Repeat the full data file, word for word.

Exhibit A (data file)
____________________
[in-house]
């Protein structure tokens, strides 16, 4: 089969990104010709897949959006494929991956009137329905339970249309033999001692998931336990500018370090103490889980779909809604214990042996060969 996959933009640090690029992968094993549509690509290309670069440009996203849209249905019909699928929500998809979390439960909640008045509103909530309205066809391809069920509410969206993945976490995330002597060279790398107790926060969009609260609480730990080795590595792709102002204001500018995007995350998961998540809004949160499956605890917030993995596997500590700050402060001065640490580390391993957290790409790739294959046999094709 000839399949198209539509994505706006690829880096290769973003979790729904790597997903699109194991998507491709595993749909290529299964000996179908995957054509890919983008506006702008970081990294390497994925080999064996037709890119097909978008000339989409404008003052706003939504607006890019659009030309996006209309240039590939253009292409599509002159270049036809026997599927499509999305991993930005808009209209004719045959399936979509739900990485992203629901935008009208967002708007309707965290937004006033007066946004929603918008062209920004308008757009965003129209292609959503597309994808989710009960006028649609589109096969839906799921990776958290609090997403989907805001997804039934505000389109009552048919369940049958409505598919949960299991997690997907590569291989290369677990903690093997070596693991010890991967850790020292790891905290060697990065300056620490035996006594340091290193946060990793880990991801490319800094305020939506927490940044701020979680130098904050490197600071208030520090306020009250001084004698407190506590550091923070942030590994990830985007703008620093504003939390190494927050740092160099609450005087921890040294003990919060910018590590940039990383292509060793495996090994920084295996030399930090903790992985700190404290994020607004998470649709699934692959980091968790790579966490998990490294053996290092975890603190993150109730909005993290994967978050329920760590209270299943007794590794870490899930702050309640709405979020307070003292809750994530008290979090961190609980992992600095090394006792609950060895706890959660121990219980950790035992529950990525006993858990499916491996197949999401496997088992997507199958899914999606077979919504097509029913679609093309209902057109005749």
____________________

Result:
[in-house]
């Protein structure tokens, strides 16, 4: 089969990104010709897949959006494929991956009137329905339970249309033999001692998931336990500018370090103490889980779909809604214990042996060969 996959933009640090690029992968094993549509690509290309670069440009996203849209249905019909699928929500998809979390439960909640008045509103909530309205066809391809069920509410969206993945976490995330002597060279790398107790926060969009609260609480730990080795590595792709102002204001500018995007995350998961998540809004949160499956605890917030993995596997500590700050402060001065640490580390391993957290790409790739294959046999094709 000839399949198209539509994505706006690829880096290769973003979790729904790597997903699109194991998507491709595993749909290529299964000996179908995957054509890919983008506006702008970081990294390497994925080999064996037709890119097909978008000339989409404008003052706003939504607006890019659009030309996006209309240039590939253009292409599509002159270049036809026997599927499509999305991993930005808009209209004719045959399936979509739900990485992203629901935008009208967002708007309707965290937004006033007066946004929603918008062209920004308008757009965003129209292609959503597309994808989710009960006028649609589109096969839906799921990776958290609090997403989907805001997804039934505000389109009552048919369940049958409505598919949960299991997690997907590569291989290369677990903690093997070596693991010890991967850790020292790891905290060697990065300056620490035996006594340091290193946060990793880990991801490319800094305020939506927490940044701020979680130098904050490197600071208030520090306020009250001084004698407190506590550091923070942030590994990830985007703008620093504003939390190494927050740092160099609450005087921890040294003990919060910018590590940039990383292509060793495996090994920084295996030399930090903790992985700190404290994020607004998470649709699934692959980091968790790579966490998990490294053996290092975890603190993150109730909005993290994967978050329920760590209270299943007794590794870490899930702050309640709405979020307070003292809750994530008290979090961190609980992992600095090394006792609950060895706890959660121990219980950790035992529950990525006993858990499916491996197949999401496997088992997507199958899914999606077979919504097509029913679609093309209902057109005749």